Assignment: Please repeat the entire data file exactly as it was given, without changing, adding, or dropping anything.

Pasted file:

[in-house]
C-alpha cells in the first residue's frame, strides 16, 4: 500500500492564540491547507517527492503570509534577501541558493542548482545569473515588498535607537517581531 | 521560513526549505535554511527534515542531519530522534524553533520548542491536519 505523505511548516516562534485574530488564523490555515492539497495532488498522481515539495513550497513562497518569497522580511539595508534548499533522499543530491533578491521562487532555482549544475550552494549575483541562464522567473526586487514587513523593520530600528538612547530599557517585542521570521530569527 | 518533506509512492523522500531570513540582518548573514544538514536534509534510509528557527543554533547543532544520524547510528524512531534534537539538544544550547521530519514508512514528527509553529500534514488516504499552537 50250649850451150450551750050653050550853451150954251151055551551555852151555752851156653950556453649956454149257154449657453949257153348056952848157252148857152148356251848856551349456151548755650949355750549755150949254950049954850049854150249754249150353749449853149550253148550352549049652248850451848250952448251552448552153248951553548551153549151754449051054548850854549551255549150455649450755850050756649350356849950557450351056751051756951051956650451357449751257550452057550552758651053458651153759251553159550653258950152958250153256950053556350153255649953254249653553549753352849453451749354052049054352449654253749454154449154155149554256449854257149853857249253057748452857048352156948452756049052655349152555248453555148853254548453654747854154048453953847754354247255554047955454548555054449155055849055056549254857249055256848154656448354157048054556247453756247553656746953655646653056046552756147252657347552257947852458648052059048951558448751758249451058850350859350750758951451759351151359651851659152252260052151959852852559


[in-house]
C-alpha cells in the first residue's frame, strides 16, 4: 500500500492564540491547507517527492503570509534577501541558493542548482545569473515588498535607537517581531 | 521560513526549505535554511527534515542531519530522534524553533520548542491536519 505523505511548516516562534485574530488564523490555515492539497495532488498522481515539495513550497513562497518569497522580511539595508534548499533522499543530491533578491521562487532555482549544475550552494549575483541562464522567473526586487514587513523593520530600528538612547530599557517585542521570521530569527 | 518533506509512492523522500531570513540582518548573514544538514536534509534510509528557527543554533547543532544520524547510528524512531534534537539538544544550547521530519514508512514528527509553529500534514488516504499552537 50250649850451150450551750050653050550853451150954251151055551551555852151555752851156653950556453649956454149257154449657453949257153348056952848157252148857152148356251848856551349456151548755650949355750549755150949254950049954850049854150249754249150353749449853149550253148550352549049652248850451848250952448251552448552153248951553548551153549151754449051054548850854549551255549150455649450755850050756649350356849950557450351056751051756951051956650451357449751257550452057550552758651053458651153759251553159550653258950152958250153256950053556350153255649953254249653553549753352849453451749354052049054352449654253749454154449154155149554256449854257149853857249253057748452857048352156948452756049052655349152555248453555148853254548453654747854154048453953847754354247255554047955454548555054449155055849055056549254857249055256848154656448354157048054556247453756247553656746953655646653056046552756147252657347552257947852458648052059048951558448751758249451058850350859350750758951451759351151359651851659152252260052151959852852559